Jarabe Tapatío, or the Mexican hat dance, is the best known of a variety of Mexican folk dance called the jarabe. Originally banned by colonial authorities in the 19th century due to its sexual nature and general challenge to Spanish rule, it has since become symbolic of Mexico both in the country and abroad. As such the dress worn by participants is also meant to symbolize Mexican women and men, with women dressed in a style called “China Poblana” and men dressed as charros.
Better known internationally as the “Mexican hat dance” the jarabe tapatío has come to symbolize Mexico both inside the country and outside. The word jarabe is likely from the Arab word “xarab” which means “herb mixture.” Tapatío is the nickname given the people of Guadalajara . The jarabe tapatío shares its name with a number of dances from the center and south of Mexico, including the jarabe de Jalisco, the jarabe de atole and the jarabe moreliano, but the tapatío version is by far the best known.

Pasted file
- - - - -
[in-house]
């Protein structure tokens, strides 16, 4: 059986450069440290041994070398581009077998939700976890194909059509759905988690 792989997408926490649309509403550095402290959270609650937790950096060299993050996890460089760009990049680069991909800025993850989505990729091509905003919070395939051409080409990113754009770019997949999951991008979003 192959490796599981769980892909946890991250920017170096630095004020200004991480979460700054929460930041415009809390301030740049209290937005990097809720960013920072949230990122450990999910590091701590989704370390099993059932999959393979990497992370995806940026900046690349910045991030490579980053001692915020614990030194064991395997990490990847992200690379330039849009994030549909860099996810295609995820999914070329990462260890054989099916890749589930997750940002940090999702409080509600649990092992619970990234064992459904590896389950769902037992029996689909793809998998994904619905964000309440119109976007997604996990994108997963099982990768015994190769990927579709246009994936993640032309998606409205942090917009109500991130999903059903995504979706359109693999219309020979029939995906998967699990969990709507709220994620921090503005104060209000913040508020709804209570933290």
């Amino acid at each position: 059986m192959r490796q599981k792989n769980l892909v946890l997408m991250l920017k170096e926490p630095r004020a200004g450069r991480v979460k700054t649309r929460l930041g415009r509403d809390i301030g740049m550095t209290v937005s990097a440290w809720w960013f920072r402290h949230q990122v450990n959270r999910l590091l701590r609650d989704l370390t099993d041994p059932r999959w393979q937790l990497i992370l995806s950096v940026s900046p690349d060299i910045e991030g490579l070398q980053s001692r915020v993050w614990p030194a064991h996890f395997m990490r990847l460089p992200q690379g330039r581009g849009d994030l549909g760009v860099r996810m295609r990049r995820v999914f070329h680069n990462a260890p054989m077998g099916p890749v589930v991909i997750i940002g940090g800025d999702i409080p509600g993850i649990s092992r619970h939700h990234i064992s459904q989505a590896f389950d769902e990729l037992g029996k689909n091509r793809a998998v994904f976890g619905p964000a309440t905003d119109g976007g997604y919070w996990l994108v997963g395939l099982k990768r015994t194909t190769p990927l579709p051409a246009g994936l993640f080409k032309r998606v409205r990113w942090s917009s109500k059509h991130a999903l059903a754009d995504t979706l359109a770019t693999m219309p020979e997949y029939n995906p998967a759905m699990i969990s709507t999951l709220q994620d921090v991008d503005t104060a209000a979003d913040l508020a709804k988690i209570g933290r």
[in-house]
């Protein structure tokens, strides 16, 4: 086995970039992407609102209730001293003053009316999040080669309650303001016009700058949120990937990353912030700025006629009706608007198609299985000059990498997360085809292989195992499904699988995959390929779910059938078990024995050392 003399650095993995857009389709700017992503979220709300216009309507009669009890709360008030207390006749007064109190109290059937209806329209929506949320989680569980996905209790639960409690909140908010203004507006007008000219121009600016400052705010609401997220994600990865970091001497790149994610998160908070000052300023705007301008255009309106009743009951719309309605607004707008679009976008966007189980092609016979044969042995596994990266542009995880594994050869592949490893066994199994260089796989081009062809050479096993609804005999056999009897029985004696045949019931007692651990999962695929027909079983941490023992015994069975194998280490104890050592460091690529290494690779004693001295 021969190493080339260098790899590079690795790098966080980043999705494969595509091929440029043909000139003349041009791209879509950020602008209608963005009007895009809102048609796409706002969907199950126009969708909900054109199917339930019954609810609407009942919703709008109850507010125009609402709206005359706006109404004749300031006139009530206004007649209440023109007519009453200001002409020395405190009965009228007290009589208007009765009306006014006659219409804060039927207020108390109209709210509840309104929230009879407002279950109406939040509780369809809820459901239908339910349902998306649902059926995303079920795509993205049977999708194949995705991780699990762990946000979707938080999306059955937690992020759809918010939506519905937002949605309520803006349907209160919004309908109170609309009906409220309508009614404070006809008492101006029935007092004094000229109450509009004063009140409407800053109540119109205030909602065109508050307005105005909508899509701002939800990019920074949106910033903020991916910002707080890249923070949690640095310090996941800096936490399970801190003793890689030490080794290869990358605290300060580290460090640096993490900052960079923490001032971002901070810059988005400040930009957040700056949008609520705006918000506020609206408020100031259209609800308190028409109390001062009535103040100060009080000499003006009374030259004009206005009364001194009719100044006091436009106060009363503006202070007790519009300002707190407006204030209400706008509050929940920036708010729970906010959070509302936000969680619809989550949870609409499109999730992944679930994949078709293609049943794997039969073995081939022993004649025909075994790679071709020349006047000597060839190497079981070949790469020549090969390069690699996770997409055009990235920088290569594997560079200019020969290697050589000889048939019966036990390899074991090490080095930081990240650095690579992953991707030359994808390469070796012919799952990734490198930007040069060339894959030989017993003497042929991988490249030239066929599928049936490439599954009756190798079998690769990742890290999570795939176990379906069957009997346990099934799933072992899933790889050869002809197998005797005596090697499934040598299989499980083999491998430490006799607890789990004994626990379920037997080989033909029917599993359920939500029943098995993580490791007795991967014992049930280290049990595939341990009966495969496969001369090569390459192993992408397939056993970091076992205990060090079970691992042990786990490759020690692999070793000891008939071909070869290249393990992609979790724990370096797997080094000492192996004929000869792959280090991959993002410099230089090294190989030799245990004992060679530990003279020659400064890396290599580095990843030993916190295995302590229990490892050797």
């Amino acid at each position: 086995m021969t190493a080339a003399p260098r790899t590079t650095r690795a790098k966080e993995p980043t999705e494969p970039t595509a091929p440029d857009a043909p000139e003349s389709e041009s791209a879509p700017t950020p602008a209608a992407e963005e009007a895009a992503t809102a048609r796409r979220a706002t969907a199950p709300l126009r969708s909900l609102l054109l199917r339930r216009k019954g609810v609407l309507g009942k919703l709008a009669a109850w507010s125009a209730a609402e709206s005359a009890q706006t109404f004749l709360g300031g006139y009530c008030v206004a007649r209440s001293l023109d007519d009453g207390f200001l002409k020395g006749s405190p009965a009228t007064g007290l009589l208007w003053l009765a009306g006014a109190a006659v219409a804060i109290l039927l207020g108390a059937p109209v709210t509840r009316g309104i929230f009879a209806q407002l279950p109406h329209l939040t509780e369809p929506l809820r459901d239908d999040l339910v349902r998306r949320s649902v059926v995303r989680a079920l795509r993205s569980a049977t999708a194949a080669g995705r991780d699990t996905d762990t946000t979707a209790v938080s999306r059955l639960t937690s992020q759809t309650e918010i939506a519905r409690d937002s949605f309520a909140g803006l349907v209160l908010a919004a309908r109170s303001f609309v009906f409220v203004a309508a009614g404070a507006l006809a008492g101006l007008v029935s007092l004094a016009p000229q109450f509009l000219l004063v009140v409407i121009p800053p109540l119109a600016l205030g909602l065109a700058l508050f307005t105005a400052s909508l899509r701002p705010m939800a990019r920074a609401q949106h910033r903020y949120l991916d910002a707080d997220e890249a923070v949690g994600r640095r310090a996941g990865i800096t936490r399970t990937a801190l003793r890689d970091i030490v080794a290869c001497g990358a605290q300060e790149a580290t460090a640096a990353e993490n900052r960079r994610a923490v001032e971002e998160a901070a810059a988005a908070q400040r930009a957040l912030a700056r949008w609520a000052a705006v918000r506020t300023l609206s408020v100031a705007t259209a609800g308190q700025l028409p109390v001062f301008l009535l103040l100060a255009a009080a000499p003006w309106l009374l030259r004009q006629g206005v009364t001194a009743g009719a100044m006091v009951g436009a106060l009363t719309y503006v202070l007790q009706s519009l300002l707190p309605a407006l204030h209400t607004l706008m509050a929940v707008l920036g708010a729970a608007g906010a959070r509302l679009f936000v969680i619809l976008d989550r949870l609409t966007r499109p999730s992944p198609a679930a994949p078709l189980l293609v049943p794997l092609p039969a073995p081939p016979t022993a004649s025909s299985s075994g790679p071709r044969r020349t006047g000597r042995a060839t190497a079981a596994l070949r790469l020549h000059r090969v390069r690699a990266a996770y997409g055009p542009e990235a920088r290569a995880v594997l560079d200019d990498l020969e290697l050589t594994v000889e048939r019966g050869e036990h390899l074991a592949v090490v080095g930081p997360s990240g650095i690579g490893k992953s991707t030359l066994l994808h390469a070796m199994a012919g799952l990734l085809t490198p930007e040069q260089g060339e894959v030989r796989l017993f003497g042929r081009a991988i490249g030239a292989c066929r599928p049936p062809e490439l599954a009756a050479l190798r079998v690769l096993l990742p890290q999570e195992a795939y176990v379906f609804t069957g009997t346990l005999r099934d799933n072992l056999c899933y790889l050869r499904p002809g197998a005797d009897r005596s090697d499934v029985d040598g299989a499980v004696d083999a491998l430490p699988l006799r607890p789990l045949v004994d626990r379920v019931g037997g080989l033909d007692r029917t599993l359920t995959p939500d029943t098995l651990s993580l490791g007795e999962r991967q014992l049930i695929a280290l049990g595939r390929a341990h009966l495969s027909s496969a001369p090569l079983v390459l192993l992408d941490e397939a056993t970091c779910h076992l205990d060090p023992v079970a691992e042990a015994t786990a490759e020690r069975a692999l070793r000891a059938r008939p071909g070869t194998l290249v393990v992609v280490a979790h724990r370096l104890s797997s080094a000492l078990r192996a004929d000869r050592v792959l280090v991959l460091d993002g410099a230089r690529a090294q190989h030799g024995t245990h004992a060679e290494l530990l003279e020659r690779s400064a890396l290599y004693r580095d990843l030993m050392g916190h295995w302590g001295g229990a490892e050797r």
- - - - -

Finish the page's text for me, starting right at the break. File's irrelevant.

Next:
From the Exotic to the Erotic, from a Ho Down, to a Slow Down, from Hip Hop to the Lindy Hop, Twisting the night away, Hula, Bollywood to Hollywood, Samba, to a Tango 3 Chics will have you moving that body…. Join us as we travel around the world and savor the music and dances of our fellow citizens of the universe.